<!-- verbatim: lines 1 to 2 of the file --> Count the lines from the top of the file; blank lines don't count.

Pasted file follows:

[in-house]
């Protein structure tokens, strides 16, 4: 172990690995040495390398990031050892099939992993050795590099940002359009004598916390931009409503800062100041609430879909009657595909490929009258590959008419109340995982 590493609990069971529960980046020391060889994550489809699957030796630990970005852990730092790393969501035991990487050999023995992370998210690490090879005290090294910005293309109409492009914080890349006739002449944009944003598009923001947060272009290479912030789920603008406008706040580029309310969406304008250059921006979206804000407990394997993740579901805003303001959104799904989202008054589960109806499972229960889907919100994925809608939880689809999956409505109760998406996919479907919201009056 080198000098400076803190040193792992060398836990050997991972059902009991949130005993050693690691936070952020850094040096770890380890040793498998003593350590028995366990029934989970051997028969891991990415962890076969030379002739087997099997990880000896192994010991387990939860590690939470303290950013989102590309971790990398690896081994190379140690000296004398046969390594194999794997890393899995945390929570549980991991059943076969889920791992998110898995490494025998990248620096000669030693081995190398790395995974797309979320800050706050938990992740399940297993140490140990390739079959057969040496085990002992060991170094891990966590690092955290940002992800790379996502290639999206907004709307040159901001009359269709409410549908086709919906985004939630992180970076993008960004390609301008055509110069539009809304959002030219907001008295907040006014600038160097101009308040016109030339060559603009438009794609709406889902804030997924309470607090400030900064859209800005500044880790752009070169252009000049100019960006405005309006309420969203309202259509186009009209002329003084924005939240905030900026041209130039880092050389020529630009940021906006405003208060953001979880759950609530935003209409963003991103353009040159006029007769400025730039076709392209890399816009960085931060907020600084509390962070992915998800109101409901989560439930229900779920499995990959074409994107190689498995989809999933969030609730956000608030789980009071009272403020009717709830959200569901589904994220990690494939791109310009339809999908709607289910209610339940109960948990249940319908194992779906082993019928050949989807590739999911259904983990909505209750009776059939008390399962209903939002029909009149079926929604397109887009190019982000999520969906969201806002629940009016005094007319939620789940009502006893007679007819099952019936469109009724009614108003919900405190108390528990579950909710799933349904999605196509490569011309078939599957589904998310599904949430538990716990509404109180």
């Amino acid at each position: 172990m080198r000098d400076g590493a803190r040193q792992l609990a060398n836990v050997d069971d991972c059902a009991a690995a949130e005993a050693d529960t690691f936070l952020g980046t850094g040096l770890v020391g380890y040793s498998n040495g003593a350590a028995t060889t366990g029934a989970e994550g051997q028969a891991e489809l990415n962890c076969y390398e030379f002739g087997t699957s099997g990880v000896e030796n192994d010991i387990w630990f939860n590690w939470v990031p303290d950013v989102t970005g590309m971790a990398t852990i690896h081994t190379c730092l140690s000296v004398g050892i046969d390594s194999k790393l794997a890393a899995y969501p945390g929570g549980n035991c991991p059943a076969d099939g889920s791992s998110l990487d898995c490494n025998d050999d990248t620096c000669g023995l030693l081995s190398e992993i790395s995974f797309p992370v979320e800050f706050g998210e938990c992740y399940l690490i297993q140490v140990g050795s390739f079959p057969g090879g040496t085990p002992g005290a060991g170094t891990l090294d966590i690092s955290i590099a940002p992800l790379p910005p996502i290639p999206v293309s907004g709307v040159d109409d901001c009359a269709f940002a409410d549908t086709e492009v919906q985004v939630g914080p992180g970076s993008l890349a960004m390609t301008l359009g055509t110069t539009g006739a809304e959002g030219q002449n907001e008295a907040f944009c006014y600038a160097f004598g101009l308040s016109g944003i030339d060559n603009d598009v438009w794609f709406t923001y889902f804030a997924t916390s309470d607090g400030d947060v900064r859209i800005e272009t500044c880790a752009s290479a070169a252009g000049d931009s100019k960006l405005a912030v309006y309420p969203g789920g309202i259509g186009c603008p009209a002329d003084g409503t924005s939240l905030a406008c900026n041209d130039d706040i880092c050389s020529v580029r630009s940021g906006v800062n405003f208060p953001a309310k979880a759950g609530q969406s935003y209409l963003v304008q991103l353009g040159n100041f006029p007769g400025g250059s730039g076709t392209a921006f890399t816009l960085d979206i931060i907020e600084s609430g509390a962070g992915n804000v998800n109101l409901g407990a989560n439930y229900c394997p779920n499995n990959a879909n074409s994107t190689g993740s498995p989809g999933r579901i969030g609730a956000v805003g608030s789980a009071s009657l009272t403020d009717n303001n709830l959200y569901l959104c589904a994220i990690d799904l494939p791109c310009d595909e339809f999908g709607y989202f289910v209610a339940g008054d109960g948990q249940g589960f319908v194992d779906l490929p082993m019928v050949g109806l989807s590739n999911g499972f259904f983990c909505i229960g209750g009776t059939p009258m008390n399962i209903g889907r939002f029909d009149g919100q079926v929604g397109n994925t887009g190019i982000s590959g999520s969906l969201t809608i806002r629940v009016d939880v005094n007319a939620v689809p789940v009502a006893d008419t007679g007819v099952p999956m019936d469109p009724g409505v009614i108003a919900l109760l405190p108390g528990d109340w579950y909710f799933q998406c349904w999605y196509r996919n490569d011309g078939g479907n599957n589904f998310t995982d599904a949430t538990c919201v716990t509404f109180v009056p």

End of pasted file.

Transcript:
[in-house]
């Protein structure tokens, strides 16, 4: 172990690995040495390398990031050892099939992993050795590099940002359009004598916390931009409503800062100041609430879909009657595909490929009258590959008419109340995982 590493609990069971529960980046020391060889994550489809699957030796630990970005852990730092790393969501035991990487050999023995992370998210690490090879005290090294910005293309109409492009914080890349006739002449944009944003598009923001947060272009290479912030789920603008406008706040580029309310969406304008250059921006979206804000407990394997993740579901805003303001959104799904989202008054589960109806499972229960889907919100994925809608939880689809999956409505109760998406996919479907919201009056 080198000098400076803190040193792992060398836990050997991972059902009991949130005993050693690691936070952020850094040096770890380890040793498998003593350590028995366990029934989970051997028969891991990415962890076969030379002739087997099997990880000896192994010991387990939860590690939470303290950013989102590309971790990398690896081994190379140690000296004398046969390594194999794997890393899995945390929570549980991991059943076969889920791992998110898995490494025998990248620096000669030693081995190398790395995974797309979320800050706050938990992740399940297993140490140990390739079959057969040496085990002992060991170094891990966590690092955290940002992800790379996502290639999206907004709307040159901001009359269709409410549908086709919906985004939630992180970076993008960004390609301008055509110069539009809304959002030219907001008295907040006014600038160097101009308040016109030339060559603009438009794609709406889902804030997924309470607090400030900064859209800005500044880790752009070169252009000049100019960006405005309006309420969203309202259509186009009209002329003084924005939240905030900026041209130039880092050389020529630009940021906006405003208060953001979880759950609530935003209409963003991103353009040159006029007769400025730039076709392209890399816009960085931060907020600084509390962070992915998800109101409901989560439930229900779920499995990959074409994107190689498995989809999933969030609730956000608030789980009071009272403020009717709830959200569901589904994220990690494939791109310009339809999908709607289910209610339940109960948990249940319908194992779906082993019928050949989807590739999911259904983990909505209750009776059939008390399962209903939002029909009149079926929604397109887009190019982000999520969906969201806002629940009016005094007319939620789940009502006893007679007819099952019936469109009724009614108003919900405190108390528990579950909710799933349904999605196509490569011309078939599957589904998310599904949430538990716990509404109180």